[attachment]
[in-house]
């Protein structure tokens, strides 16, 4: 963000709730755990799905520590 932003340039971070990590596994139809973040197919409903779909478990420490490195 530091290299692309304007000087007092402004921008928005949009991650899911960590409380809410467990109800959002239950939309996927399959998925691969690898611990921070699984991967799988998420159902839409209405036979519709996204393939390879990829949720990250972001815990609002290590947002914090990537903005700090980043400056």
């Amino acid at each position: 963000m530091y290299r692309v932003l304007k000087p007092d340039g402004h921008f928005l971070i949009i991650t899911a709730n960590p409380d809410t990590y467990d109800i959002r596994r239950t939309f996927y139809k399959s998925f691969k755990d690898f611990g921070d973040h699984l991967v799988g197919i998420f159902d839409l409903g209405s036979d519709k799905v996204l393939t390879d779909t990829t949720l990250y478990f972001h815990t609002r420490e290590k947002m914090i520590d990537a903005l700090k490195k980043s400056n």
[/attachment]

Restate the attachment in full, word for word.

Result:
[in-house]
């Protein structure tokens, strides 16, 4: 963000709730755990799905520590 932003340039971070990590596994139809973040197919409903779909478990420490490195 530091290299692309304007000087007092402004921008928005949009991650899911960590409380809410467990109800959002239950939309996927399959998925691969690898611990921070699984991967799988998420159902839409209405036979519709996204393939390879990829949720990250972001815990609002290590947002914090990537903005700090980043400056």
């Amino acid at each position: 963000m530091y290299r692309v932003l304007k000087p007092d340039g402004h921008f928005l971070i949009i991650t899911a709730n960590p409380d809410t990590y467990d109800i959002r596994r239950t939309f996927y139809k399959s998925f691969k755990d690898f611990g921070d973040h699984l991967v799988g197919i998420f159902d839409l409903g209405s036979d519709k799905v996204l393939t390879d779909t990829t949720l990250y478990f972001h815990t609002r420490e290590k947002m914090i520590d990537a903005l700090k490195k980043s400056n």